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Heroin – Skateboard Deck Review – Chet Childress – Eyeball

An overview of Heroin Skateboards along with a 'Eyeball' pro deck review

You might have first come across the Rawtenstall born Mark ‘Fos’ Foster’s distinct artwork back in 1997, when Toy Machine issued a full series of boards designed by Fos after he sent some ideas to Ed Templeton on an A4 piece of paper. The following year, Fos spent four days in a London hospital bed with a severely broken wrist, and during that stay, the lease on his house ran out, his girlfriend left him, and he decided the time was right for him to establish his own company – and with that, Heroin Skateboards was born.

The original line up back in 1998 consisted of Fos, a young Preston dwelling lad by the name of Daniel ‘Snowy’ Kinloch and Stockwell local Rough Mike, though Heroin’s instant popularity in Japan saw the legendary Chopper of the Osaka Daggers quickly joining the squad. From 1998 up until 2012, the company was based primarily in New Cross, South London, and housed all sorts of skateboarding misfits, with the likes of Howard Cooke, Casper Brooker, Ste Roe, Olly Tyreman, Arthur Tubb, Chris Pulman and Jon Monie all putting in various shifts for the Heroin cause over the years.

“One of the first US riders to be announced was Chet Childress, who jumped ship from Black Label to get fully involved with Fos’ expanding troupe of international oddballs”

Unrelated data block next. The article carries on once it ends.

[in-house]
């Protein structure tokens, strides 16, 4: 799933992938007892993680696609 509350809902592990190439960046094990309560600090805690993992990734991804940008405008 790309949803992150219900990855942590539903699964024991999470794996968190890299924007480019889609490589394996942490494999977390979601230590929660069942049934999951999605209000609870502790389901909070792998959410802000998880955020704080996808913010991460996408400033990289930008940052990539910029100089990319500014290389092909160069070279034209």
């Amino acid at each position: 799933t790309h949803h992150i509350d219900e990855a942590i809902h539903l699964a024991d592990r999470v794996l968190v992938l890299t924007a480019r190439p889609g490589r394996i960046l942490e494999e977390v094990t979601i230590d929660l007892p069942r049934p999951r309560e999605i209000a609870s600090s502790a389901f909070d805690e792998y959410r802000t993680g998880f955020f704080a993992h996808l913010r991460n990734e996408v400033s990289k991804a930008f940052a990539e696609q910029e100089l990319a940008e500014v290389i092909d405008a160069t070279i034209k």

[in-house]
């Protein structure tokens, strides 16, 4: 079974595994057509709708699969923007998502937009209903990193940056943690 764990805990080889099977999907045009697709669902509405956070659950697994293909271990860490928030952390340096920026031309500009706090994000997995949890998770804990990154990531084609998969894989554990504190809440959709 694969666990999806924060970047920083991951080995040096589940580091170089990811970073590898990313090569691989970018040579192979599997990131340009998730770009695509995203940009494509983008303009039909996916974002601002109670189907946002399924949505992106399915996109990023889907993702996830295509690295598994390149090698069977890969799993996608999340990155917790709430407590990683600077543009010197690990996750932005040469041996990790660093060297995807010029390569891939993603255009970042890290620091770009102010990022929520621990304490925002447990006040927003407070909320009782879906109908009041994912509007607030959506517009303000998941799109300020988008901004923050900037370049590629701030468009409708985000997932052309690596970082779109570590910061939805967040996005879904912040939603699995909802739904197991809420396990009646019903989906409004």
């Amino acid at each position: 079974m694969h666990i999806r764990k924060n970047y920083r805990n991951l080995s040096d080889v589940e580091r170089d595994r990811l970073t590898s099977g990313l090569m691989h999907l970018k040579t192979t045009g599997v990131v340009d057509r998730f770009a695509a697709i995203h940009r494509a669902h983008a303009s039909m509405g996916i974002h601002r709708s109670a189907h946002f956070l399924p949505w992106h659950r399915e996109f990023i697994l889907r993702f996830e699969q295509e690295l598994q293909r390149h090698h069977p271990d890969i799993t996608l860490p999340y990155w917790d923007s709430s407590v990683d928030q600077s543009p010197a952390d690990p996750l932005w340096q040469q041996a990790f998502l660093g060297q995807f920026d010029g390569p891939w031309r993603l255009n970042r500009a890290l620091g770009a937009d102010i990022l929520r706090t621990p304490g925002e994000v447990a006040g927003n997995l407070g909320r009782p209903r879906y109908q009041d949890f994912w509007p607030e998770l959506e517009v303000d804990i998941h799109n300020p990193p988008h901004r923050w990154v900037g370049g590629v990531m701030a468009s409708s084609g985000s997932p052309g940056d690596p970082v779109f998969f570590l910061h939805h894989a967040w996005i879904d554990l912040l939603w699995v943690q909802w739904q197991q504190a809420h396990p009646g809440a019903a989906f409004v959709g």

In 2012, Fos took Heroin Skateboards and relocated full time to LA, giving the team a substantial transatlantic shake-up to reflect the brands new home. One of the first US riders to be announced was Chet Childress, who jumped ship from Black Label to get fully involved with Fos’ expanding troupe of international oddballs, and this ‘Eyeball’ pro deck you see before you is a reissue of one of Chet’s earlier graphics for the company.

This time around though, Chet has got the graphic printed on his own personal favourite 8.5” shape, consisting of a nice big nose, an ever-so-slightly shorter yet still extremely steady tail, both of which complement the hefty 8.5” width perfectly. There’s also plenty of concave at either end too, to help you really feel comfortable and stable as you blast around your local skatepark. If it’s good enough for Chet, chances are it’s good enough for you.

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